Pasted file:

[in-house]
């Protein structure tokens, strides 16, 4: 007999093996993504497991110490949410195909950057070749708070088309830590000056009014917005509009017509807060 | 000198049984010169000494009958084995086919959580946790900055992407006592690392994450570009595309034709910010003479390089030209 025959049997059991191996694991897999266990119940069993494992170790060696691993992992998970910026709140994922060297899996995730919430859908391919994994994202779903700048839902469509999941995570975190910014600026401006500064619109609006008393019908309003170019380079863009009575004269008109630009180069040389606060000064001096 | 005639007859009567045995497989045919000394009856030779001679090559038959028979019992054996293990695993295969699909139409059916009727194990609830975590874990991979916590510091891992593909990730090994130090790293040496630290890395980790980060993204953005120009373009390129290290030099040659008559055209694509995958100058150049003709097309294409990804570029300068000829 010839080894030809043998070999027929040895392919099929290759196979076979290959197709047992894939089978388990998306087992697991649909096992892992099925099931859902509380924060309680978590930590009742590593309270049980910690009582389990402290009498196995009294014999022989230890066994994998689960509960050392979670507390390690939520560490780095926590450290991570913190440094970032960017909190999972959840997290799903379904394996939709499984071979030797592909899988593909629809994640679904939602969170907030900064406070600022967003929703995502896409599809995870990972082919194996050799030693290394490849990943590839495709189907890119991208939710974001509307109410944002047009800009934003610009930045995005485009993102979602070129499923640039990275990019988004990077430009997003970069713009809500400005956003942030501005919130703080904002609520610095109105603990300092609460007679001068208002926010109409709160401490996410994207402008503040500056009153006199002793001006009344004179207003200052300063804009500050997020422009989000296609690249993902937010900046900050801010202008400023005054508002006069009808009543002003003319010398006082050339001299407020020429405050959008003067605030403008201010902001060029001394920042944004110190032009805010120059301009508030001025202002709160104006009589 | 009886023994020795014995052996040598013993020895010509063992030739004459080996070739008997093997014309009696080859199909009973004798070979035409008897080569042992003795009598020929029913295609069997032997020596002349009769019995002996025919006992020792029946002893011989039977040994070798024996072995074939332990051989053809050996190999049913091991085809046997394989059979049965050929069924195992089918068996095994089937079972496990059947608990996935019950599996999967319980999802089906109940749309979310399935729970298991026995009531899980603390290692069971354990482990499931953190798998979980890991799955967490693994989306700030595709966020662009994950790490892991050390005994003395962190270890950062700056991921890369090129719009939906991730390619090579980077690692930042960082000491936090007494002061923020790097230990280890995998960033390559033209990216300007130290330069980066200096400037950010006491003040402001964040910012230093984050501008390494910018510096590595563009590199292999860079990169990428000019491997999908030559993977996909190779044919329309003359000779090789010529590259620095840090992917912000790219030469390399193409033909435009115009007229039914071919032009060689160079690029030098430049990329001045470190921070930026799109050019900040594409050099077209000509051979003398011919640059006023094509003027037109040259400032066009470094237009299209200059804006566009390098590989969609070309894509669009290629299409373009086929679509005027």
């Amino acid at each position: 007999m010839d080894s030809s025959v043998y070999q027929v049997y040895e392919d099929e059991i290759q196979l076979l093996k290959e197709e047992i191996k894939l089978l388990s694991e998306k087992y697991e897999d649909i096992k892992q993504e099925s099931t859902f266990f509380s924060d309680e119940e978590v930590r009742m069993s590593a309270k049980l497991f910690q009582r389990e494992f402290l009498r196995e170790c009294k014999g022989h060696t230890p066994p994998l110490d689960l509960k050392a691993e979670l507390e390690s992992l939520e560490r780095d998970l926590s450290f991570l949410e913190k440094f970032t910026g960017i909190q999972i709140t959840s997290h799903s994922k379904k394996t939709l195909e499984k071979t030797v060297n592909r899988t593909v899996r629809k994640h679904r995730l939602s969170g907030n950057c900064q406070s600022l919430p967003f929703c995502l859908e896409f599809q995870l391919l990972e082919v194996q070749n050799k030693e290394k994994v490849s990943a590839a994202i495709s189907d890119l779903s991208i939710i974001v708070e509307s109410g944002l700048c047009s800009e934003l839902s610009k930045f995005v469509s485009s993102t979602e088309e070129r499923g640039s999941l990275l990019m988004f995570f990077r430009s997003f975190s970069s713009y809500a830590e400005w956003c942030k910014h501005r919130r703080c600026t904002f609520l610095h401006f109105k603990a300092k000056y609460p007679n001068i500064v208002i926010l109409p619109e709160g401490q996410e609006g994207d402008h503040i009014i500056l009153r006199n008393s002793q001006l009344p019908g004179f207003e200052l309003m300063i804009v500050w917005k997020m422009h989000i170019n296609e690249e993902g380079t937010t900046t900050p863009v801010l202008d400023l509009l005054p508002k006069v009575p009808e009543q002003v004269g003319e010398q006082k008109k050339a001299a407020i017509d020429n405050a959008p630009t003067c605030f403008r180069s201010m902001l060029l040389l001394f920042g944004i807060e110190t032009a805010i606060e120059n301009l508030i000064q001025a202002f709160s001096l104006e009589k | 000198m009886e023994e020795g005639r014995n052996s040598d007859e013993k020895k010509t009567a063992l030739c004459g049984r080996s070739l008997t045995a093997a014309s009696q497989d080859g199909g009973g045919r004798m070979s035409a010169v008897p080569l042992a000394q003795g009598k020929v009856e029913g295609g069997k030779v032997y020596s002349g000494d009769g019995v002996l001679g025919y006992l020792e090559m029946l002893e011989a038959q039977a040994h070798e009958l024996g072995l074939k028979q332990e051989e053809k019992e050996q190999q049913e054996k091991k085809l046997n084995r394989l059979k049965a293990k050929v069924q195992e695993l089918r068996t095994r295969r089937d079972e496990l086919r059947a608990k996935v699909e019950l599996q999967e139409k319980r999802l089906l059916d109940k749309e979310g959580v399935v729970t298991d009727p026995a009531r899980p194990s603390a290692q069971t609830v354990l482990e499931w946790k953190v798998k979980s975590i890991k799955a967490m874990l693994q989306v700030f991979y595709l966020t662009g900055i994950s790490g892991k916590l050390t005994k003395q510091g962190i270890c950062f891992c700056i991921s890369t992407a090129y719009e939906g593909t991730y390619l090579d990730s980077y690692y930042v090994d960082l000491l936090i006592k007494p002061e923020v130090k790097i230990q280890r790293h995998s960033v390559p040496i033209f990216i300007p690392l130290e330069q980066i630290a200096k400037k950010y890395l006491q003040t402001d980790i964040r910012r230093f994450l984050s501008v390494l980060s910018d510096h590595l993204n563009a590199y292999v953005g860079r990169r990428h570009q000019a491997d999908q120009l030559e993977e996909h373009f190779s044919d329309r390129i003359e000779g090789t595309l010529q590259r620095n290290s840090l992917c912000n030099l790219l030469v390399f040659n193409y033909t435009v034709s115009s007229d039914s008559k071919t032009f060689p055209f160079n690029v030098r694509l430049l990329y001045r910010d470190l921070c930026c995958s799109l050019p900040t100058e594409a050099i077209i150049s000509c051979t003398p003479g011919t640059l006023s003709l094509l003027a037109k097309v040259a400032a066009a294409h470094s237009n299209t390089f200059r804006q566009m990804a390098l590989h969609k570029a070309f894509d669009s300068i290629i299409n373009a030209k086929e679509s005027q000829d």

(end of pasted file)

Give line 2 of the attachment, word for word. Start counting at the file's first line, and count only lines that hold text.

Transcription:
């Protein structure tokens, strides 16, 4: 007999093996993504497991110490949410195909950057070749708070088309830590000056009014917005509009017509807060 | 000198049984010169000494009958084995086919959580946790900055992407006592690392994450570009595309034709910010003479390089030209 025959049997059991191996694991897999266990119940069993494992170790060696691993992992998970910026709140994922060297899996995730919430859908391919994994994202779903700048839902469509999941995570975190910014600026401006500064619109609006008393019908309003170019380079863009009575004269008109630009180069040389606060000064001096 | 005639007859009567045995497989045919000394009856030779001679090559038959028979019992054996293990695993295969699909139409059916009727194990609830975590874990991979916590510091891992593909990730090994130090790293040496630290890395980790980060993204953005120009373009390129290290030099040659008559055209694509995958100058150049003709097309294409990804570029300068000829 010839080894030809043998070999027929040895392919099929290759196979076979290959197709047992894939089978388990998306087992697991649909096992892992099925099931859902509380924060309680978590930590009742590593309270049980910690009582389990402290009498196995009294014999022989230890066994994998689960509960050392979670507390390690939520560490780095926590450290991570913190440094970032960017909190999972959840997290799903379904394996939709499984071979030797592909899988593909629809994640679904939602969170907030900064406070600022967003929703995502896409599809995870990972082919194996050799030693290394490849990943590839495709189907890119991208939710974001509307109410944002047009800009934003610009930045995005485009993102979602070129499923640039990275990019988004990077430009997003970069713009809500400005956003942030501005919130703080904002609520610095109105603990300092609460007679001068208002926010109409709160401490996410994207402008503040500056009153006199002793001006009344004179207003200052300063804009500050997020422009989000296609690249993902937010900046900050801010202008400023005054508002006069009808009543002003003319010398006082050339001299407020020429405050959008003067605030403008201010902001060029001394920042944004110190032009805010120059301009508030001025202002709160104006009589 | 009886023994020795014995052996040598013993020895010509063992030739004459080996070739008997093997014309009696080859199909009973004798070979035409008897080569042992003795009598020929029913295609069997032997020596002349009769019995002996025919006992020792029946002893011989039977040994070798024996072995074939332990051989053809050996190999049913091991085809046997394989059979049965050929069924195992089918068996095994089937079972496990059947608990996935019950599996999967319980999802089906109940749309979310399935729970298991026995009531899980603390290692069971354990482990499931953190798998979980890991799955967490693994989306700030595709966020662009994950790490892991050390005994003395962190270890950062700056991921890369090129719009939906991730390619090579980077690692930042960082000491936090007494002061923020790097230990280890995998960033390559033209990216300007130290330069980066200096400037950010006491003040402001964040910012230093984050501008390494910018510096590595563009590199292999860079990169990428000019491997999908030559993977996909190779044919329309003359000779090789010529590259620095840090992917912000790219030469390399193409033909435009115009007229039914071919032009060689160079690029030098430049990329001045470190921070930026799109050019900040594409050099077209000509051979003398011919640059006023094509003027037109040259400032066009470094237009299209200059804006566009390098590989969609070309894509669009290629299409373009086929679509005027």